“Work hard in silence. Let success be your noise.”

While training for my internship at the Texas Capitol, I often heard that regardless of how extensively I prepared, it would not equip me for what was ahead. After two months, I still consistently come across new situations no one can help me get through with clear guidance. Almost every suggestion has started with, “You’re not going to like this,” or ended with, “I know that doesn’t make you feel better.”

To say my experience has been tumultuous is quite the understatement. Even though working at the Capitol is a privilege, at times, I felt as though I was being stifled. I struggled with being told that work I was interested in was out of the scope of my role. I found myself unsure of when I was receiving accurate information and felt excluded from some common legislative interactions.

As I continued to struggle with these experiences and encountered challenges navigating legislative chains of command, I turned to others for confidential help and advice. Fortunately, I have a wide and supportive network comprised of loved ones, colleagues, classmates, my cohort from the Graduate School of Social Work at the University of Houston, our Associate Dean Dr. Pritzker, and my social work Field Instructor, to name a few. Even with a wide net of support, I had to learn how to sift through varying advice and critically consider what pieces could be used at what time. I learned that every interaction and person at the legislature requires a different approach, and sometimes a combination of approaches.

Suddenly, everything changed...

After two months at the legislature, I was no longer on the bottom of the totem pole. I became the point of contact for many things in my office and, even though I finally felt like I had purpose and my abilities were being recognized, I also had to be aware of evolving tensions.

Through this experience, I have learned the political value of silence. Sometimes a long pause in conversation expresses more than a rambling paragraph. Speaking diplomatically and vaguely, while also strategically choosing words, allows others to read between the lines and keeps me from speaking out of turn. I have gained knowledge that would help others succeed and had to get creative in how to discuss it, without stepping on the toes of my superiors.

It seems as though my natural inclination to live outside of conventional boxes is working in my favor this session, as I juggle the expectations of multiple people and the responsibilities of various titles, while still being considered “just an intern” by many. What keeps me centered and grounded is my passion for serving communities in need. Working at the Capitol is not about me feeling accomplished, proud, or better than any other person for being in a position of power. My entire focus is to work my hardest in making the life of every person better. Social justice and sustainable, equitable systemic change envelopes every decision I make during session. I regularly remind myself that facilitating healthy interactions at the legislature will create more opportunities for us to serve our communities.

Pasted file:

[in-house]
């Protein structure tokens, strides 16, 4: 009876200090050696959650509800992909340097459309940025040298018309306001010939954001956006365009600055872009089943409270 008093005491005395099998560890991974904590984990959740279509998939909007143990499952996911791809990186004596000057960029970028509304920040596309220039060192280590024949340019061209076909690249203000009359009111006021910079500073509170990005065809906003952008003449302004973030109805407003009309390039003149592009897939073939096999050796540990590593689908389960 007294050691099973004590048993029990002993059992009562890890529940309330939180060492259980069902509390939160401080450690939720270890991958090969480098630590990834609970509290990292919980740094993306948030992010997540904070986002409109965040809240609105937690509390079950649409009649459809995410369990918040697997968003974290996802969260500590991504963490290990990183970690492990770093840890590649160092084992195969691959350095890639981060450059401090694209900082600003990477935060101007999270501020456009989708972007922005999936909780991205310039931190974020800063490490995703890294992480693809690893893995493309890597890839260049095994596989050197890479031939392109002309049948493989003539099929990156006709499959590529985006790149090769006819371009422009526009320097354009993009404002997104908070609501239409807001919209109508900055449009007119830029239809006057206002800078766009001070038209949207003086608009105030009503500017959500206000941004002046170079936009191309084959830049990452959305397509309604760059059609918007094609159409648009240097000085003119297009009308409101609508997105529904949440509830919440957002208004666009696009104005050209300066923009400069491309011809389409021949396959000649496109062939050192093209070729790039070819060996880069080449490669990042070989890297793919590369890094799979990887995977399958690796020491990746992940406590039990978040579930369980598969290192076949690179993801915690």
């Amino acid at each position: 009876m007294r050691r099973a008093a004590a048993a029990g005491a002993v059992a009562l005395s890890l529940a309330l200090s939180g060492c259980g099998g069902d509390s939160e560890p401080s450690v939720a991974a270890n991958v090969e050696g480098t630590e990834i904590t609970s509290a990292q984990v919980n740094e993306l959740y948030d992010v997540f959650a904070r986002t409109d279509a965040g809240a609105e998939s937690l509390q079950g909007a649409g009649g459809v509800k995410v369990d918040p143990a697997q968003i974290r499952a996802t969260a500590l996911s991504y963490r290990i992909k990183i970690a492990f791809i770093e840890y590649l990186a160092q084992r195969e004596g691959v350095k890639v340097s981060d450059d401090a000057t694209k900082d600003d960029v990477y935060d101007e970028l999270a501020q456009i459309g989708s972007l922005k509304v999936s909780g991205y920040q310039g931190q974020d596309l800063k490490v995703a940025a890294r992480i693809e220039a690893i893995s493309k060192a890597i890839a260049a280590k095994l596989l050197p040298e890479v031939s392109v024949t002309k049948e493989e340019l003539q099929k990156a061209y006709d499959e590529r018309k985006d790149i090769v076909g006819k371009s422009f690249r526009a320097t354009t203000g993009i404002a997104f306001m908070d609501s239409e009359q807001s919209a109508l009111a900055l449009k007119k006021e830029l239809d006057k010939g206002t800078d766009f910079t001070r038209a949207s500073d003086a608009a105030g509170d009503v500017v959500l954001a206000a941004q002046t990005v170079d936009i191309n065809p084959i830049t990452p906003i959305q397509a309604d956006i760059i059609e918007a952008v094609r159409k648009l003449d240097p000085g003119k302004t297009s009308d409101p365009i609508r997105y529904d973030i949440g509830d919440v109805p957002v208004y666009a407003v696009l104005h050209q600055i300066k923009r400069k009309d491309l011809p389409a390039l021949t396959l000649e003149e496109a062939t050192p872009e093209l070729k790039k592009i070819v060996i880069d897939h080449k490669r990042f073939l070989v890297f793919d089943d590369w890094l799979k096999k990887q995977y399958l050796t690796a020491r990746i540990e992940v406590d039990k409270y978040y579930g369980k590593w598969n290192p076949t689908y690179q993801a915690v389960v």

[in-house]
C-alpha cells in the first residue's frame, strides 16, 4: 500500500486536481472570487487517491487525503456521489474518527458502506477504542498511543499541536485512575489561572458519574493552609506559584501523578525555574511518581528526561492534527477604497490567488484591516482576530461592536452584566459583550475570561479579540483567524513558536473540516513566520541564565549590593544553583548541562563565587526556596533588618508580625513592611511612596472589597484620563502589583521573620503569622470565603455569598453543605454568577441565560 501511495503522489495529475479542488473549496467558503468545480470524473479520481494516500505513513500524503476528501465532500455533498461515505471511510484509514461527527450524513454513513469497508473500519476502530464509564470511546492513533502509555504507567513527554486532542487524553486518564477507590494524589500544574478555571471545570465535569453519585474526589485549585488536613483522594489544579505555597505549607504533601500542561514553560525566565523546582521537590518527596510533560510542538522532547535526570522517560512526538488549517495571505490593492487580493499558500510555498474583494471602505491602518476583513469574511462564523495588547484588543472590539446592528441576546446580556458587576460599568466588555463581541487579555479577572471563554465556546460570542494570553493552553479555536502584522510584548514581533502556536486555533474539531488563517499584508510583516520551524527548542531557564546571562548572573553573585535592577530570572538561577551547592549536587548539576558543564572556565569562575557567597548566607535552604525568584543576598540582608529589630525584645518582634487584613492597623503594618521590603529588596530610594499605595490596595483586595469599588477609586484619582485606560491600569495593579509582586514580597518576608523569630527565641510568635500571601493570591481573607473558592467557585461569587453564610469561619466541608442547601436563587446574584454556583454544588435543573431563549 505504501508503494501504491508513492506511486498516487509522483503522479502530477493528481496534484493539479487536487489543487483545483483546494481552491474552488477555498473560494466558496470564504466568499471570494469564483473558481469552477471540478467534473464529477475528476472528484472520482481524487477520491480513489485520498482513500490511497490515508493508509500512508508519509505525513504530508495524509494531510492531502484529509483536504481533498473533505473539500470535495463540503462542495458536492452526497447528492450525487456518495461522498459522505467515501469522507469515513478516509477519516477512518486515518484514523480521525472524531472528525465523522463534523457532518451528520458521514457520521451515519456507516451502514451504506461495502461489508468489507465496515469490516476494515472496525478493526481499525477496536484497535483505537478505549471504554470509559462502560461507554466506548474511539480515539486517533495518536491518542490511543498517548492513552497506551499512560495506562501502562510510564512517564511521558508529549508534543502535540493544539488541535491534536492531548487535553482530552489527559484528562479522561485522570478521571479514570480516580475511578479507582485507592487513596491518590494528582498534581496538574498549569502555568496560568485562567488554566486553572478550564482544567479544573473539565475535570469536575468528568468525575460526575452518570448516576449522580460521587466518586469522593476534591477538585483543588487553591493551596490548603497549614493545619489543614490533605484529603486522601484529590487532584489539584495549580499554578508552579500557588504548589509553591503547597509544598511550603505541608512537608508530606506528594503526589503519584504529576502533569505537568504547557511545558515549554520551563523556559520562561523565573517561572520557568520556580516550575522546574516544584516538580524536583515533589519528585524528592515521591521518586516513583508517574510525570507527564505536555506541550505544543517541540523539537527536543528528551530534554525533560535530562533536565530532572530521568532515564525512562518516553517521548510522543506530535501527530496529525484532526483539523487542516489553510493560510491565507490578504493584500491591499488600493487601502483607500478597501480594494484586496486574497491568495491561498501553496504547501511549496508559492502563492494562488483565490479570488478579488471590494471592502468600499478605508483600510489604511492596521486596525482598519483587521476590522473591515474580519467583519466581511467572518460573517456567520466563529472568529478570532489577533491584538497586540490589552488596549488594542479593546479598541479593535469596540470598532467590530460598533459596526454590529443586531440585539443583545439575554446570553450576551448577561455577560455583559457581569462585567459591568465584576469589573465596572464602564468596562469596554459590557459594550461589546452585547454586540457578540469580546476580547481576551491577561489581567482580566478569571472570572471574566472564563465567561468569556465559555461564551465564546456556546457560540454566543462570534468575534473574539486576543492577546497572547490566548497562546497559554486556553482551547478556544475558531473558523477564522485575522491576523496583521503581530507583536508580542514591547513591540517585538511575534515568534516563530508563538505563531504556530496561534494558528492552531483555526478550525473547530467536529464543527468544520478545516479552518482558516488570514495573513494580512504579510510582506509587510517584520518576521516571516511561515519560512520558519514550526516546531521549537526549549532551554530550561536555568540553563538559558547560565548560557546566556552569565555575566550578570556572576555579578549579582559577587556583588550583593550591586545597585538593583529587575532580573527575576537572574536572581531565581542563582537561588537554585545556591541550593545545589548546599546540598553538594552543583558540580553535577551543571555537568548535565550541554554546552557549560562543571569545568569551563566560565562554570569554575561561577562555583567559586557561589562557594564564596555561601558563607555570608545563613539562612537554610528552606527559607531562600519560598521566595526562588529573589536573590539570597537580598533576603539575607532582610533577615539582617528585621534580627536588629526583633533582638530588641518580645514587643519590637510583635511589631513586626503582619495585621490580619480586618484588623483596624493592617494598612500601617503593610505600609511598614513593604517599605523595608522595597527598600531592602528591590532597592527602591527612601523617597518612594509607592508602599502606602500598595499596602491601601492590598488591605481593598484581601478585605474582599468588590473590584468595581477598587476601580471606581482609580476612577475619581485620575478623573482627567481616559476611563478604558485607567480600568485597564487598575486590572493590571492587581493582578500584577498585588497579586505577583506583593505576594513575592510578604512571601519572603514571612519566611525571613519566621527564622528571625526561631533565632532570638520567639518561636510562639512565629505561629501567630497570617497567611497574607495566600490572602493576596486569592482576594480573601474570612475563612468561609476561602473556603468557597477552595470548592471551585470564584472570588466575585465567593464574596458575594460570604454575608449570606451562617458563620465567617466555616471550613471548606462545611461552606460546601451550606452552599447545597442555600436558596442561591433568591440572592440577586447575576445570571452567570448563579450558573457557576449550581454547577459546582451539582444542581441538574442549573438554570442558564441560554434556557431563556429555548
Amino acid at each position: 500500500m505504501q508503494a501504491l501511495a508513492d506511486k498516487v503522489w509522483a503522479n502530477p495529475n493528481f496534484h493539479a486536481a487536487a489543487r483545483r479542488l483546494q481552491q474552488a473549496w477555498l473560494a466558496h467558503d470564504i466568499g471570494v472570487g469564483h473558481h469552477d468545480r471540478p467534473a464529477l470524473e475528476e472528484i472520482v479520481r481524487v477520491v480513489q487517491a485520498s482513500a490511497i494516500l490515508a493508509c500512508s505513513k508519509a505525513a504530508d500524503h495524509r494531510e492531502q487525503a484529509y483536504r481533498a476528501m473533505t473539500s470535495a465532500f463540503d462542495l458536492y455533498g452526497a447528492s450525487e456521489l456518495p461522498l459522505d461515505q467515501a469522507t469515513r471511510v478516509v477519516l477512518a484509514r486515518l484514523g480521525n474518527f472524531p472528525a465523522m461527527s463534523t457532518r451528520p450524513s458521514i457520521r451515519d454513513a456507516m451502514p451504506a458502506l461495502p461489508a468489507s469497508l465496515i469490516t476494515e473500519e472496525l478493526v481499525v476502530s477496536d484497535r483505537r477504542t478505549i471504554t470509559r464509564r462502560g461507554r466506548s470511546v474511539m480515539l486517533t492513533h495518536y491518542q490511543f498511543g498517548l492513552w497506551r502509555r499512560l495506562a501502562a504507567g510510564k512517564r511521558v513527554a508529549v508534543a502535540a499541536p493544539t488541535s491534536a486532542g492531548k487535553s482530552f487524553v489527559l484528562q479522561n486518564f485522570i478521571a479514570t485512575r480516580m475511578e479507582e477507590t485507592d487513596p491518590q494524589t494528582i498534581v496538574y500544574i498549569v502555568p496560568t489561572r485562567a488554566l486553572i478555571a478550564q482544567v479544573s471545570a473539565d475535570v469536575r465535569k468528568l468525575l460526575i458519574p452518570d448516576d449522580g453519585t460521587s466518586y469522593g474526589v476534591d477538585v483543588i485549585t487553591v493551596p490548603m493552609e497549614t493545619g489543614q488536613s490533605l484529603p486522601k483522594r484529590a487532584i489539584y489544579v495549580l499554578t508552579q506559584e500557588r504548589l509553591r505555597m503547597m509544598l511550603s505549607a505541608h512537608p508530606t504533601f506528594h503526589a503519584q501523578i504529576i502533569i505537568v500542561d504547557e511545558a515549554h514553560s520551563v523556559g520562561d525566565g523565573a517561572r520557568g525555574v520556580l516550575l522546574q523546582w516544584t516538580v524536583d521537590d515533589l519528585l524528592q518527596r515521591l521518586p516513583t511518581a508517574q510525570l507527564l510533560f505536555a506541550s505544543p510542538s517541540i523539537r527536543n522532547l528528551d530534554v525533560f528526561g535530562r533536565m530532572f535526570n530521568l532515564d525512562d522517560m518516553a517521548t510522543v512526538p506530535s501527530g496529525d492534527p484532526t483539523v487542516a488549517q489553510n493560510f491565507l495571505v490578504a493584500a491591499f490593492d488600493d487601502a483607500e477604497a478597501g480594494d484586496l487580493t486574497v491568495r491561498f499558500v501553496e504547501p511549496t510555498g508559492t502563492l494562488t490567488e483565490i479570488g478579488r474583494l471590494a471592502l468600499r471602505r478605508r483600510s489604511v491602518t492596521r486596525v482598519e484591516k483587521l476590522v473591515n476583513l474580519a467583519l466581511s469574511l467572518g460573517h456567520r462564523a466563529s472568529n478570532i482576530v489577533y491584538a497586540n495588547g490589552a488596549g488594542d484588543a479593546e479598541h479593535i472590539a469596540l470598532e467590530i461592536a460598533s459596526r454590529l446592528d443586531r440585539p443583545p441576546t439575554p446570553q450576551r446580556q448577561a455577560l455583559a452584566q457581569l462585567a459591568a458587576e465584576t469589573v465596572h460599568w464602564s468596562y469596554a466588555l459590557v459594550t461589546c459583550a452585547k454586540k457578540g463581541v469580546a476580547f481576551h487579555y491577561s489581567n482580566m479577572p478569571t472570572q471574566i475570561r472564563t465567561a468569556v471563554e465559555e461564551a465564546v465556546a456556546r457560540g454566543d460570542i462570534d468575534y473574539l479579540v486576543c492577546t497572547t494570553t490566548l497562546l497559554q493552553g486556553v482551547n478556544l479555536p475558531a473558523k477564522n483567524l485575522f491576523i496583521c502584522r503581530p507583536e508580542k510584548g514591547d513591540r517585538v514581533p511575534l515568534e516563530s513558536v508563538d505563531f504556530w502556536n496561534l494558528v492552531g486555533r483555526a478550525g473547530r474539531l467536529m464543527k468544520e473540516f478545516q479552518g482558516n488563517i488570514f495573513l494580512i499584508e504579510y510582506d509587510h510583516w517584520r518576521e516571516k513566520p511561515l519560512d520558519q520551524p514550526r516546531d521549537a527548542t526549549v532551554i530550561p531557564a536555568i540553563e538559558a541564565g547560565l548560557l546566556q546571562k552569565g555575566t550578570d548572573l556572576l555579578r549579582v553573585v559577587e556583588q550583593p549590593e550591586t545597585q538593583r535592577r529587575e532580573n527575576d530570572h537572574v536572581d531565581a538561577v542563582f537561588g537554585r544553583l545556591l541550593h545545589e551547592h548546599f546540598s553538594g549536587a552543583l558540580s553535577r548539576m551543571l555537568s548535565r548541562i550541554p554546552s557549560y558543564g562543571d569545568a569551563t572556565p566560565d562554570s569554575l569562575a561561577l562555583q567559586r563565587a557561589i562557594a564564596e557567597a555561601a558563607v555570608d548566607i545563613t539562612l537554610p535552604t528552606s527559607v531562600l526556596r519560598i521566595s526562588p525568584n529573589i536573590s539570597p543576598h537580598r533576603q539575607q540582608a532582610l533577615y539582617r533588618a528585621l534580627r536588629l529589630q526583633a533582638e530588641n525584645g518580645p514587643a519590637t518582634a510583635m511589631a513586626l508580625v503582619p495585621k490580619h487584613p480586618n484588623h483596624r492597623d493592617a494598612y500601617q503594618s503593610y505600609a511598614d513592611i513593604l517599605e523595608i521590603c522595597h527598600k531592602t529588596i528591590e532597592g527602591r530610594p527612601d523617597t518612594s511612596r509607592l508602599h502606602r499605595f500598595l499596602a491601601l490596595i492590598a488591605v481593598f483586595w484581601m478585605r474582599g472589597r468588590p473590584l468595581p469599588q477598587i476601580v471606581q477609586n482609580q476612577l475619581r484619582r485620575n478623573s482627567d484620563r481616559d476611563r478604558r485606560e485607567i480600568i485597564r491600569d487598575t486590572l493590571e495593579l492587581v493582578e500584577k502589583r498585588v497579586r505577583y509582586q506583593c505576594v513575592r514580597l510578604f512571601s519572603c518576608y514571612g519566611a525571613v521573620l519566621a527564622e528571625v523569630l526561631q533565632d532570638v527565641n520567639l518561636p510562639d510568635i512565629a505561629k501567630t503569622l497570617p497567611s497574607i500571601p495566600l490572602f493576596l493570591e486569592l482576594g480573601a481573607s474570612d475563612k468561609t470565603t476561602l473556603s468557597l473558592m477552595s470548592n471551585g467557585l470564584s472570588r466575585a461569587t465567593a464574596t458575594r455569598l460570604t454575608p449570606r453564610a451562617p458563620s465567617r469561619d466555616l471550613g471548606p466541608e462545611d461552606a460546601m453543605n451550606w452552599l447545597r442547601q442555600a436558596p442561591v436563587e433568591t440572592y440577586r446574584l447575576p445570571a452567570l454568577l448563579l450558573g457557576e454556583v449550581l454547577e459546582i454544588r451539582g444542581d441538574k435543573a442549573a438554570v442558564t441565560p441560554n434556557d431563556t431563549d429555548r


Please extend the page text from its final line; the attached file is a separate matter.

Although my experience working at the Capitol has been more taxing than I could have imagined, I also have learned invaluable skills along the way. I have learned to network in unconventional ways and create opportunities for people to remember me. I wear bright colors, mixed patterns, loud shoes, and noticeable hats. Obviously, not all at the same time. This has led to more people remembering my outfits than people remembering my name or masked-up face. I deliberately choose to dress in a more eccentric manner on days other members and staffers will see me. After only one week of committee hearings, I had already gotten to the point where lobbyists recognized my shoes and handed me their card.

I am currently working on how to tactfully leverage knowledge and connections in a way that can benefit my whole office, especially the State Representative I work for. The knowledge I am learning to consider includes:

  • When to ask questions
  • When to take notes
  • When to stand my ground
  • When to keep my head down
  • When to socialize
  • When to relax
  • Who do I look to for answers
  • Which notes are the most important
  • Who can use this against me
  • Who has the power
  • Who I spend time with
  • Where do I relax

These are all critical skill sets in this environment. In the GCSW, these topics come up as forms of self-care or advocacy. I am in a unique position, in that I am required to develop these skills as professional tactics. How do I ensure a rewarding career trajectory, while focusing on my boss’ success, and protecting the integrity of my workplace, in an environment where backroom deals are vast and trust is fickle?

When in doubt, shut my mouth!

by Jax Gheorghe, intern with Rep. Penny Morales-Shaw

Originally posted from University of Houston Graduate College of Social Work’s Austin Legislative Internship Program. The College selects graduate MSW students to intern at the Texas Legislature during its legislative session every two years. This post was syndicated with permission from its authors.

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